Magical. Wonderful. Devastating. Complicated. Maddening. Surprising.
Romance is all those things and more, as we’re reminded by the smart and funny and touching and lovely Amazon Original anthology series “Modern Love,” starring Tina Fey, Anne Hathaway, Dev Patel, Andy Garcia, John Slattery and a host of other familiar faces in various, self-contained episodes.
“Modern Love” is based on the popular New York Times column and podcast, but in style and tone and setting, it often feels like a love letter to Woody Allen’s idealized (and yes, sometimes problematic) New York of “Annie Hall” and “Manhattan” and “Hannah and Her Sisters.”
The stories are accompanied by piano-driven numbers that sound like Gershwin Lite, and are often set in the tonier parts of Manhattan. Most of the main players are living in financial comfort. The lead character in one episode is a book reviewer who is offered a high-paying job as the literary editor for a magazine. Another character is an author who draws a big crowd to a signing at a bookstore in upstate New York. In a couple of instances, a young woman with father issues has a close relationship with a much older man.
In the opening episode, “When the Doorman Is Your Main Man,” Cristin Milioti (“How I Met Your Mother”) sparkles as Maggie, a sweet and smart and altogether enchanting young woman who is constantly seeking approval from her stoic doorman Guzmin (Laurentiu Possa), especially when it comes to her suitors. The strange and admittedly implausible bond between Maggie and Guzmin grows even stronger when Maggie’s life is turned upside down by an unexpected development. In the hands of writer-director (and “Modern Love” showrunner) John Carney, the credulity-stretching premise somehow works and results in a heart-touching story arc with just the right epilogue.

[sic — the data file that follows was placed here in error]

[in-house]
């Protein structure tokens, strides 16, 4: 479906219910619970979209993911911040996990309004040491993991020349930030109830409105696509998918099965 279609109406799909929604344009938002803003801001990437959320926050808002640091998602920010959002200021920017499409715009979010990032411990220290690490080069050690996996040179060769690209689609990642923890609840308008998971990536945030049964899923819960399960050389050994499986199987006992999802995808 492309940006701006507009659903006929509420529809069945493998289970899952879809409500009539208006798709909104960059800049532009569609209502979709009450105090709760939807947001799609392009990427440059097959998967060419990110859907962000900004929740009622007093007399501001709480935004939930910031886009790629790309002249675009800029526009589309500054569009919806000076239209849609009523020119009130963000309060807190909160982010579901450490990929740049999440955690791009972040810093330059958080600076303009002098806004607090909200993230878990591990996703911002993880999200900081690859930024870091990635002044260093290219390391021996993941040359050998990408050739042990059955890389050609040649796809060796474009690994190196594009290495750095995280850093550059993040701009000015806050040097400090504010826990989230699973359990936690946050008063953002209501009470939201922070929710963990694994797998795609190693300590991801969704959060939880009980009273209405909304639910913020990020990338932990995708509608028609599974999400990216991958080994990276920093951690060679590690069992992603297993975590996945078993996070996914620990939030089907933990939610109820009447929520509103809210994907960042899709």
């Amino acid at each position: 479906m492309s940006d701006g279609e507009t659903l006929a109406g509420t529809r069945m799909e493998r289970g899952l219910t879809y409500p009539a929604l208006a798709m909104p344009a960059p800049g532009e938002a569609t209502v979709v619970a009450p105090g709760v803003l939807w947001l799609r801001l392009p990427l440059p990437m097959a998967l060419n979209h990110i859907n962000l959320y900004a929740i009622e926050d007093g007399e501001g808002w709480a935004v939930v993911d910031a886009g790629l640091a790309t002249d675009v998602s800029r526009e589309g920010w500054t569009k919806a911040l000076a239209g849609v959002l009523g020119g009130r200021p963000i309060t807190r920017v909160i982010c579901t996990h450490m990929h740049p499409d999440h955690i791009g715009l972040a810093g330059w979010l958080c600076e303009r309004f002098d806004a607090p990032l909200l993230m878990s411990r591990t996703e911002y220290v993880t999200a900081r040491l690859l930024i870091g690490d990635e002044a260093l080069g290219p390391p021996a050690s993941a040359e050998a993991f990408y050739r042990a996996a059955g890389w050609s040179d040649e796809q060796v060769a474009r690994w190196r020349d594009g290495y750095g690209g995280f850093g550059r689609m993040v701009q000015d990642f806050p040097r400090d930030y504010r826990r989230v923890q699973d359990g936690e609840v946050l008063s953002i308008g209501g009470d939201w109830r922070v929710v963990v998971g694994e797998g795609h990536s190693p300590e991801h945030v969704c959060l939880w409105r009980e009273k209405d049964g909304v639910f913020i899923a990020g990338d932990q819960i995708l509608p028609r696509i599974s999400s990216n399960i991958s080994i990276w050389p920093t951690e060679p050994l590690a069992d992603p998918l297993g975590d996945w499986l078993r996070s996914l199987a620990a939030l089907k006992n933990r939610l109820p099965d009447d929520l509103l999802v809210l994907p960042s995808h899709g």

Episode 2, titled “When Cupid is a Prying Journalist,” is a two-pronged romance story worthy of a full-length feature film. Catherine Keener’s Julie is a reporter interviewing Dev Patel’s Joshua for an article about Joshua’s smash-hit dating app — but the real story emerges when Julie turns off the recorder and asks Joshua if he’s ever been in love. After Joshua tells Julie about the one great romance of his life, which ended in heartbreak, Julie shares her own intimate memories about a long-ago connection that to this day has her wondering, “What if…”
The exchange between Joshua and Julie will have profound effects on both of their lives.
Actress Emmy Rossum (“Shameless”) goes behind the camera and delivers solid directing work in an episode titled “So He Looked Liked Dad. It Was Just Dinner, Right?” Shea Whigham’s Peter sports a haircut and wardrobe that make him a dead ringer for mid-1980s Michael Douglas, and Julia Garner’s Maddie has a tangle of blonde curls a la Glenn Close and becomes obsessed with Peter — but this is not a commentary on “Fatal Attraction.” It’s more akin to a reboot of one of those aforementioned Woody Allen films, as told from the viewpoint of the young woman.
In the final episode, we get updates and/or new insights about the characters we’ve met in previous installments. A steady rain falls in each vignette — but in keeping with the romanticized vision of “Modern Love,” it’s a Hollywood-style rain, the kind of rain that makes everyone and everything look better.